ALBUM REVIEW – “Weird Kids” by We Are The In Crowd

One surefire method of garnering cool points among a band’s fanbase is to decry the single released from the album as the worst track on it – thus proving that you have more than a passing interest in the band’s catalogue. The fact is, for all the complaining, singles frequently are the better songs on an album; they are after all released to convince people to listen to the full-length. On the other hand, from time to time a band (or their label) does make an utterly bewildering choice of what they should release to preview and build excitement for the album. Case in point: We Are The In Crowd and the remarkably misguided idea that ‘The Best Thing (That Never Happened)’ was the best thing to release before new album Weird Kids.

How anyone thought that a song as dated-sounding, irritating and devoid of any real hook would be the ideal promotional tool for a really quite good pop rock album is anyone’s guess. Confusingly, it doesn’t even sound anything like the rest of the record, instead giving off the false impression that We Are The In Crowd had changed from a decent if not yet spectacular pop punk group to strange 80s-inflected Taylor Swift-inspired noiseniks with a predilection for the cheesiest keyboards imaginable. But enough ranting – the rest of Weird Kids represents a clear step up from the band’s debut that should win them a raft of new fans.

Much as Paramore did on their self-titled record last year, the band shed most of their (already loose) punk trappings to become a fully-fledged power pop group, and it suits them. Piano-laced opener ‘Long Live the Kids’ may sound like it’s been plucked from the Polar Express soundtrack, but it manages to land just the right side of epic without straying into melodrama. The two ballads, ‘Come Back Home’ and in particular the shockingly mature ‘Windows in Heaven’ represent the album’s highlights, showcasing the talent of vocalist Tay Jardine. The mix of the album is relentlessly streamlined, to the point guitars are often pushed to the background to make room for the vocals, but this does play to the band’s strengths.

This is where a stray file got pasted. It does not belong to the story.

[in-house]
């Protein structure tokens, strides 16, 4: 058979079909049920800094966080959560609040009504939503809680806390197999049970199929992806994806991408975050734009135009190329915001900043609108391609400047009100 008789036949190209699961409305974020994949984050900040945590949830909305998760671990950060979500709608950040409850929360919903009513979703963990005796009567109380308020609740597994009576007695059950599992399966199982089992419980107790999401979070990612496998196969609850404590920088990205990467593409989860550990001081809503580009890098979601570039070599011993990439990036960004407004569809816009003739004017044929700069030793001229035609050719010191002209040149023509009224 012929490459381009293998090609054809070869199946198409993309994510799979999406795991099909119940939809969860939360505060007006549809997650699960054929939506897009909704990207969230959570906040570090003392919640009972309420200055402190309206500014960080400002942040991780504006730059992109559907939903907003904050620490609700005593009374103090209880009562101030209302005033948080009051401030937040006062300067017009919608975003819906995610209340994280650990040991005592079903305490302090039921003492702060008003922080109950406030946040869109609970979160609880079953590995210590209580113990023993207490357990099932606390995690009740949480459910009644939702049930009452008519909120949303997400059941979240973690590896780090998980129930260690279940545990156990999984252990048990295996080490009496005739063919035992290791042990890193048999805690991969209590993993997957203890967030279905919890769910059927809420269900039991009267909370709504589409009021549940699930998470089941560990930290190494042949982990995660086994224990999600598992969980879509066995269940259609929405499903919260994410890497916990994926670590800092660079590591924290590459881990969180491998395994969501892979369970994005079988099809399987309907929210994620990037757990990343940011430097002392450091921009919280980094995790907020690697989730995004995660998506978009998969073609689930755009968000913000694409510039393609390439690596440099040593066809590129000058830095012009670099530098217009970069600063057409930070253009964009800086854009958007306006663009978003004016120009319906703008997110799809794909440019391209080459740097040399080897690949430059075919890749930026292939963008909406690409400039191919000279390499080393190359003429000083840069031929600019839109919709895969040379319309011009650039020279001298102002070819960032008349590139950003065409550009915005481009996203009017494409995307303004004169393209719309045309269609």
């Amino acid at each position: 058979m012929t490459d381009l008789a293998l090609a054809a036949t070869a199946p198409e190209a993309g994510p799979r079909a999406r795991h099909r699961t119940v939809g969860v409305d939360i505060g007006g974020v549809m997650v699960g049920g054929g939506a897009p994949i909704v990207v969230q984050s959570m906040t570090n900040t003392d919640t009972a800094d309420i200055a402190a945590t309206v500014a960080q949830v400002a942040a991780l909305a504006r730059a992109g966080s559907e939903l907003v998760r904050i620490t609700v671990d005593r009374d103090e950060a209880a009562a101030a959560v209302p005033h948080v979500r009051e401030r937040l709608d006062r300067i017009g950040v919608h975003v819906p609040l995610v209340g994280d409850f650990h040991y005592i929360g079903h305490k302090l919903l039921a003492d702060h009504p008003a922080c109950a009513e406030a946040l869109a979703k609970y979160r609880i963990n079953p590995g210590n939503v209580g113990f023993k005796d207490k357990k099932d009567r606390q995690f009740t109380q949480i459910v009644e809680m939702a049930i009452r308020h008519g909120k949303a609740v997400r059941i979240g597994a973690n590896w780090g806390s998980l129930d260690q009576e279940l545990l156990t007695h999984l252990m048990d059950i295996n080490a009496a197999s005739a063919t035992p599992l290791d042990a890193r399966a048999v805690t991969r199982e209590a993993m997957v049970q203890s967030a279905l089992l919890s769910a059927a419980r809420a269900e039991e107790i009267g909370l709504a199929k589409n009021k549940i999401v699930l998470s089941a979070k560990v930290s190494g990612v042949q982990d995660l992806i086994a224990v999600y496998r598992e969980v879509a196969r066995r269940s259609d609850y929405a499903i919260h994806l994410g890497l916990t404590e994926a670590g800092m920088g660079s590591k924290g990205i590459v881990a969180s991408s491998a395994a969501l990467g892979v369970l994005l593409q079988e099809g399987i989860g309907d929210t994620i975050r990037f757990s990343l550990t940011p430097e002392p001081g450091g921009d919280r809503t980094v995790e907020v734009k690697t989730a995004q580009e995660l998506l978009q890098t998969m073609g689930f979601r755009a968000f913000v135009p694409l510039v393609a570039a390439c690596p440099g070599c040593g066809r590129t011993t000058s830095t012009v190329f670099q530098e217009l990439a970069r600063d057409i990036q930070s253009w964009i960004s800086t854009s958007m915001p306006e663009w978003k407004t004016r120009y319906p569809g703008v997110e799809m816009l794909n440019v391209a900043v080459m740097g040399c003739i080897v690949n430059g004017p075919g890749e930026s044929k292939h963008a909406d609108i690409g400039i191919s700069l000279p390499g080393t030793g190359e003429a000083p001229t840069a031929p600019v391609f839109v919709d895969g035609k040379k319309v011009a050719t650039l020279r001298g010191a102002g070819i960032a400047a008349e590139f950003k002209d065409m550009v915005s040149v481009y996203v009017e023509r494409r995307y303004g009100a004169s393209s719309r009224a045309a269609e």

Fans of earlier We Are The In Crowd material aren’t completely forsaken. ‘Dreaming Out Loud’ represents a step up in quality from their previous material that nonetheless retains a similar sound and vibe. Second vocalist, guitarist Jordan Eckes, acts as an effectively more aggressive counterpoint to Tay to add much needed attack to ‘Manners’, and indeed his voice is missed later on, particularly on weaker cut ‘Don’t You Worry’. Though the inclusion of both straight pop punk and more diverse material on this record can be mildly jarring, it does offer interesting dynamics and the band wisely keep the runtime down to just over half an hour to maintain cohesion.

‘Reflections’  serves as an effective summary of the record as a whole, a more dramatic and expansive take on their punk pop past. The lyrical theme of writing one’s own destiny is equally appropriate, and We Are The In Crowd deserve plaudits for having the cojones to step outside their comfort zone. The results may be mixed, but they have clear songwriting chops and potential is here for growth, and with a little luck (and some better single choices) they really may find themselves among the in crowd.

Rating: 7/10

[Michael Bird]


‘Long Live the Kids’

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  1. Watch A Full We Are The In Crowd Set On CaliberTV | RichardThinks.Org - May 3, 2014

    […] Read our review of We Are The In Crowd’s new album, “Weird Kids”. […]

  2. [Photo Gallery] New Found Glory, We Are The In Crowd, and Fireworks – Baltimore, MD – 10/14/14 | RichardThinks.Org - October 17, 2014

    […] sophomore album, “Weird Kids”, is out now through Hopeless Records and our review of the album is available for viewing. Our photo gallery of the group’s winter headlining tour from earlier this year is also […]

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